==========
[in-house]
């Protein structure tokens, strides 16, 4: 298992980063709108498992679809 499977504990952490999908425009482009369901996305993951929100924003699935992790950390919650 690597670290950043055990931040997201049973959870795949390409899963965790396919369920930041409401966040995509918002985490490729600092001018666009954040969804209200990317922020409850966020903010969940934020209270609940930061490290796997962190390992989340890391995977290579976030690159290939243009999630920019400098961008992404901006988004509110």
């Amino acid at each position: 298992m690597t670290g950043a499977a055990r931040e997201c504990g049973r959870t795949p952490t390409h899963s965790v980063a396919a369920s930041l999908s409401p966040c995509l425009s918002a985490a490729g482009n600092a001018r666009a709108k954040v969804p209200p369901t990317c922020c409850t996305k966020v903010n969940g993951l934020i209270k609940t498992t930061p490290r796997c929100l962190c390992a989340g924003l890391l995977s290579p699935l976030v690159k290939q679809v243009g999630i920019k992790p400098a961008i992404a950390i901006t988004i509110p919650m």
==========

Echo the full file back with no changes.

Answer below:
[in-house]
């Protein structure tokens, strides 16, 4: 298992980063709108498992679809 499977504990952490999908425009482009369901996305993951929100924003699935992790950390919650 690597670290950043055990931040997201049973959870795949390409899963965790396919369920930041409401966040995509918002985490490729600092001018666009954040969804209200990317922020409850966020903010969940934020209270609940930061490290796997962190390992989340890391995977290579976030690159290939243009999630920019400098961008992404901006988004509110």
């Amino acid at each position: 298992m690597t670290g950043a499977a055990r931040e997201c504990g049973r959870t795949p952490t390409h899963s965790v980063a396919a369920s930041l999908s409401p966040c995509l425009s918002a985490a490729g482009n600092a001018r666009a709108k954040v969804p209200p369901t990317c922020c409850t996305k966020v903010n969940g993951l934020i209270k609940t498992t930061p490290r796997c929100l962190c390992a989340g924003l890391l995977s290579p699935l976030v690159k290939q679809v243009g999630i920019k992790p400098a961008i992404a950390i901006t988004i509110p919650m």